I am a people watcher. I look for eyes that meet mine in the street. I observe relationships; the quiet, non-verbal communications between parent and child, husband and wife, officer and pedestrian.
Snapshots from Jakarta
A man and his wife, living under a bridge in the colonial Dutch district: Pots and pans lined up on make shift shelves of old milk crates and scavenged boards. A bamboo raft tied to a metal ring. The man washing his clothes, and then himself in the fetid water. The wife wringing and hanging the wash from pieces of metal reinforcement sticking out of the concrete. Two weeks later when the city floods, I wonder what became of these two, and all of their worldly goods.
A whole flock of giggling girls in sparkling white tunic uniforms from the Islamic school across the street. They giggle behind their hands and finally work up the courage to come and ask if our children will come and play. Their eyes are bright; they are clean and cared for. They remind me that childhood is universal and bridges all of the gaps between culture and religion if we will let it. When our noodle dishes arrive and our kids wave goodbye, the girls are chanting, “You are Christian, we are Islam, Yeah Islam! Yeah Islam!” and everyone is laughing.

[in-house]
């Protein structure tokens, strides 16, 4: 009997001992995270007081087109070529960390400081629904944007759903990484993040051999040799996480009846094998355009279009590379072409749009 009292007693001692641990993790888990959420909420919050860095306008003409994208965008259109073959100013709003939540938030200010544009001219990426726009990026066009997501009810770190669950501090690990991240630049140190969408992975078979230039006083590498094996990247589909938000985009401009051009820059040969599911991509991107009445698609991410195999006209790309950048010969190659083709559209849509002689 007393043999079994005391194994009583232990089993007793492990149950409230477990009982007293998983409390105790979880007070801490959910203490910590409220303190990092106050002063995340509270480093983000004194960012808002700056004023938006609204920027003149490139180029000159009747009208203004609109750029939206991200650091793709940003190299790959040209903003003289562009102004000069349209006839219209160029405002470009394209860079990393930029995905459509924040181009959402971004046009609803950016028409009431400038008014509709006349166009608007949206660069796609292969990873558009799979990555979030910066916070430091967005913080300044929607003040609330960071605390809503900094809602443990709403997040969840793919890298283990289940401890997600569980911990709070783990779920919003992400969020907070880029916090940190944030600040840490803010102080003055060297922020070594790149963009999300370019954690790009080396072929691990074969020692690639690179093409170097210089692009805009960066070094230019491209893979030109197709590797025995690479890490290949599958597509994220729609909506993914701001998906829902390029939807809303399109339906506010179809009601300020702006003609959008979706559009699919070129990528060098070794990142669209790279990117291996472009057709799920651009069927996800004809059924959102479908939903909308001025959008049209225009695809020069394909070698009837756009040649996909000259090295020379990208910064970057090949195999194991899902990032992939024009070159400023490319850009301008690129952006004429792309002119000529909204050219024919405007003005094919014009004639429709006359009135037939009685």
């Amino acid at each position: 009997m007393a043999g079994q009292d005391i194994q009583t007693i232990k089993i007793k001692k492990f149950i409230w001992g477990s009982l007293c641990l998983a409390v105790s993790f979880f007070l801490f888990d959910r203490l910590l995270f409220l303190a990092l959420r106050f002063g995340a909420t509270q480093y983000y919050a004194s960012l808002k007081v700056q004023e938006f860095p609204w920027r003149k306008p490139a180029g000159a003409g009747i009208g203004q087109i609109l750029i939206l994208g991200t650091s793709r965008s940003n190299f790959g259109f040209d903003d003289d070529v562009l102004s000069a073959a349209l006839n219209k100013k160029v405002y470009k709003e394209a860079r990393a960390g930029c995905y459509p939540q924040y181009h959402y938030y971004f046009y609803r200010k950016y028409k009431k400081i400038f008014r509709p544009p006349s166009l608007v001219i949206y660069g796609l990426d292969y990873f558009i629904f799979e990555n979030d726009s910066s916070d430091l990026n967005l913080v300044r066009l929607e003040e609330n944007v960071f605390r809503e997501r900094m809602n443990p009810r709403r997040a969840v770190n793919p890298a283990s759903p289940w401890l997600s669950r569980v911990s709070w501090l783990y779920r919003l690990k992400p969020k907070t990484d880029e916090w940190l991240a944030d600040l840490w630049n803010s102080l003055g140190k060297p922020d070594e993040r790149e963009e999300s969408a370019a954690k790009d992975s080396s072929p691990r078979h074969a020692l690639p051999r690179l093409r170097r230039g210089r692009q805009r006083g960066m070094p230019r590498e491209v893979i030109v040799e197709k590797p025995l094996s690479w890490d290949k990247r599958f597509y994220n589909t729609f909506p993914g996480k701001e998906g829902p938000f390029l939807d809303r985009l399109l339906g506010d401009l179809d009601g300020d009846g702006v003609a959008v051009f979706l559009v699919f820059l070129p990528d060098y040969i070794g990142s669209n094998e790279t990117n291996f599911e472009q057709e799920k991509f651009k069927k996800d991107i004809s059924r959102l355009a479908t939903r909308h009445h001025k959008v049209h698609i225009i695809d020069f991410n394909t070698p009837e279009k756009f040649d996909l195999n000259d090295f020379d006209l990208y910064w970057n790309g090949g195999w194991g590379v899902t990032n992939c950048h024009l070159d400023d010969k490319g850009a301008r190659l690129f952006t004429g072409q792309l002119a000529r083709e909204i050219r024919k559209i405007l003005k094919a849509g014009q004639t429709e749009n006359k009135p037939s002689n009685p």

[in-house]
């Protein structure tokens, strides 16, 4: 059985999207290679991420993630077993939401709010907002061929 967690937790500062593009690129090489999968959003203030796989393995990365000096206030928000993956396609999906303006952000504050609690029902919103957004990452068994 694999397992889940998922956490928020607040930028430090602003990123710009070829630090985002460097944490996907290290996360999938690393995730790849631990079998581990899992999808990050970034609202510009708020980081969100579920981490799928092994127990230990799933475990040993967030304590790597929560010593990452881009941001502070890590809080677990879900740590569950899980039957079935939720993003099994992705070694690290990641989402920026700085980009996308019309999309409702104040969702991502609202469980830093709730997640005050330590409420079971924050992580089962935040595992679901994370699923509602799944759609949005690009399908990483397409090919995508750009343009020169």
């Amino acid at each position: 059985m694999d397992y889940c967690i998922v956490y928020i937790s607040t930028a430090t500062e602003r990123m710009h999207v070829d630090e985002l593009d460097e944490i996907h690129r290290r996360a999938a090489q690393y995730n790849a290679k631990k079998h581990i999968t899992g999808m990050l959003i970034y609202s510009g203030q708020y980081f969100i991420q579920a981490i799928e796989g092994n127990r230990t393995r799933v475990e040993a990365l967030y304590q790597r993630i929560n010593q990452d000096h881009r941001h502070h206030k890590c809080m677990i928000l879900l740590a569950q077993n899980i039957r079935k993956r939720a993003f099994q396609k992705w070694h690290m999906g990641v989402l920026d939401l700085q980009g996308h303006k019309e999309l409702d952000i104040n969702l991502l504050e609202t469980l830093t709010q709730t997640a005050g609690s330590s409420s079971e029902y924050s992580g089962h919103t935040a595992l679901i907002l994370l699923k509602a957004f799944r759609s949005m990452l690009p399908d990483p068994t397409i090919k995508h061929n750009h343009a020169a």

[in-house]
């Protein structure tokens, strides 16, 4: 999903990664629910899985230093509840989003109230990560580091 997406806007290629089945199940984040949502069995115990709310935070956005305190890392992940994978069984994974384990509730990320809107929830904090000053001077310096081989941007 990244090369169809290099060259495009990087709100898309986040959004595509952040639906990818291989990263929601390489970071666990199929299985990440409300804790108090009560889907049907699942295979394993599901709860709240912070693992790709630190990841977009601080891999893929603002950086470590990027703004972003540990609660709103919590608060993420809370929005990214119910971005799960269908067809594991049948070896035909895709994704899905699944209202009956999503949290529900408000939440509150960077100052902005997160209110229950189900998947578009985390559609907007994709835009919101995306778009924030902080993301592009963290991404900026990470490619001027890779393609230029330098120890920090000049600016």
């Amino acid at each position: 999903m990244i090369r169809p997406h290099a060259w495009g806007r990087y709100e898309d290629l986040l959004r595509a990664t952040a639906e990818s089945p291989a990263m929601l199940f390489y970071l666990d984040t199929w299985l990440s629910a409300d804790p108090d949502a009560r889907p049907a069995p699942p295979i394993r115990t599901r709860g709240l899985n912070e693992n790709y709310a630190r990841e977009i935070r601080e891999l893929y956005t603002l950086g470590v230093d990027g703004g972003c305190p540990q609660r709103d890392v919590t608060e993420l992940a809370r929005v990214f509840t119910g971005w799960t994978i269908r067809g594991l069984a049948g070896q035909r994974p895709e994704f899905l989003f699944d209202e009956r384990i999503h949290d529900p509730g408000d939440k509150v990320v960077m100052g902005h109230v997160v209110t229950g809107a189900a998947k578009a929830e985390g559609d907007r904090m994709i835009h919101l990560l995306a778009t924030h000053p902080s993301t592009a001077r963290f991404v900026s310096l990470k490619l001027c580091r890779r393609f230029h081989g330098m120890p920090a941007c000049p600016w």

Mothers begging in the street with filthy babies, sometimes walking between cars at intersections, empty hands, vacant eyes. We learn later that this is considered child exploitation and is an offense that the mothers can be fined severely for. On the one hand, I agree. On the other hand, I try to understand that level of desperation.